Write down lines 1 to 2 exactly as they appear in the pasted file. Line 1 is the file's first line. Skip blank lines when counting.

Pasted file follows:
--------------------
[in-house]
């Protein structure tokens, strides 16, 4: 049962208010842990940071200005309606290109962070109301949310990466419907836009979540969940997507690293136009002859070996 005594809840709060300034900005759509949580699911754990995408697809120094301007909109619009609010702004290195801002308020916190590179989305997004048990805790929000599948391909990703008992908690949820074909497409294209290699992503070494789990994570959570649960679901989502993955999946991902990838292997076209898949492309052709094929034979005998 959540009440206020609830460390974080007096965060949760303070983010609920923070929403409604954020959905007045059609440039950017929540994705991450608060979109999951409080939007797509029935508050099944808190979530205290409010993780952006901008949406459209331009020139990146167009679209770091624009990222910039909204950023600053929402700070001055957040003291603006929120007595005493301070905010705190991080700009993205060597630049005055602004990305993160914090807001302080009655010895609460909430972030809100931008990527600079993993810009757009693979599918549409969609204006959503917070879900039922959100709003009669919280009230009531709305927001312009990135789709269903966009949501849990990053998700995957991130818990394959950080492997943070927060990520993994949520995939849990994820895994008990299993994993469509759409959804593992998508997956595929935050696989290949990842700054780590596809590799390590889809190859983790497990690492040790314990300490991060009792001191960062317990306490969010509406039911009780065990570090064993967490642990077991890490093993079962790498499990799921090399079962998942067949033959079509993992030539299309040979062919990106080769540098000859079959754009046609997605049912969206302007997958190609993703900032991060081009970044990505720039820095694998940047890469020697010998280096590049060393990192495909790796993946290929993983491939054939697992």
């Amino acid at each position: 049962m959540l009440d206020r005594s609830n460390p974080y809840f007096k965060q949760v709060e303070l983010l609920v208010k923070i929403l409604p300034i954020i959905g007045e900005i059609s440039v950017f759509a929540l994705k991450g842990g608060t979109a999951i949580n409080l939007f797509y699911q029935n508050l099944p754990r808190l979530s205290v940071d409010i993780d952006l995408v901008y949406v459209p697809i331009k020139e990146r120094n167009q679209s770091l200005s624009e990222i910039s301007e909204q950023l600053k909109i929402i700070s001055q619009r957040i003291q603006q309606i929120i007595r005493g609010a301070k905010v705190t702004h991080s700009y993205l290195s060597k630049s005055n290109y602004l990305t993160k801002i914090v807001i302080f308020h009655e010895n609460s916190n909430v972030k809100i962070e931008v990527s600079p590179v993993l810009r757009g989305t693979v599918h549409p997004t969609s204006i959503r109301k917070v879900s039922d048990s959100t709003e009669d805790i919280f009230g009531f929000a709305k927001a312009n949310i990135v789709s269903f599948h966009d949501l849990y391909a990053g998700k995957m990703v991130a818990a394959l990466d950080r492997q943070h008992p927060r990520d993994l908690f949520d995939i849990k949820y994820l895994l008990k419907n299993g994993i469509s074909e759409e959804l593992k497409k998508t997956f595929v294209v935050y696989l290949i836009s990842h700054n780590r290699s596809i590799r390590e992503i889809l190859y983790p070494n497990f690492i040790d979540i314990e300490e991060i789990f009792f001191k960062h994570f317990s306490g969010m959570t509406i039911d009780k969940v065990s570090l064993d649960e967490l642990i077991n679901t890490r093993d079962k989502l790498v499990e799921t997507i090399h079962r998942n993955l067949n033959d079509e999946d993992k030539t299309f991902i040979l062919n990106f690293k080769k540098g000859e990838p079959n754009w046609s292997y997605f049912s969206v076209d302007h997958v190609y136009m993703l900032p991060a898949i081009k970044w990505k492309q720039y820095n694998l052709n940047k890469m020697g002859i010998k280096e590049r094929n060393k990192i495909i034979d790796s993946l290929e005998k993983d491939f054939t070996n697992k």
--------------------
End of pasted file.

[in-house]
């Protein structure tokens, strides 16, 4: 049962208010842990940071200005309606290109962070109301949310990466419907836009979540969940997507690293136009002859070996 005594809840709060300034900005759509949580699911754990995408697809120094301007909109619009609010702004290195801002308020916190590179989305997004048990805790929000599948391909990703008992908690949820074909497409294209290699992503070494789990994570959570649960679901989502993955999946991902990838292997076209898949492309052709094929034979005998 959540009440206020609830460390974080007096965060949760303070983010609920923070929403409604954020959905007045059609440039950017929540994705991450608060979109999951409080939007797509029935508050099944808190979530205290409010993780952006901008949406459209331009020139990146167009679209770091624009990222910039909204950023600053929402700070001055957040003291603006929120007595005493301070905010705190991080700009993205060597630049005055602004990305993160914090807001302080009655010895609460909430972030809100931008990527600079993993810009757009693979599918549409969609204006959503917070879900039922959100709003009669919280009230009531709305927001312009990135789709269903966009949501849990990053998700995957991130818990394959950080492997943070927060990520993994949520995939849990994820895994008990299993994993469509759409959804593992998508997956595929935050696989290949990842700054780590596809590799390590889809190859983790497990690492040790314990300490991060009792001191960062317990306490969010509406039911009780065990570090064993967490642990077991890490093993079962790498499990799921090399079962998942067949033959079509993992030539299309040979062919990106080769540098000859079959754009046609997605049912969206302007997958190609993703900032991060081009970044990505720039820095694998940047890469020697010998280096590049060393990192495909790796993946290929993983491939054939697992």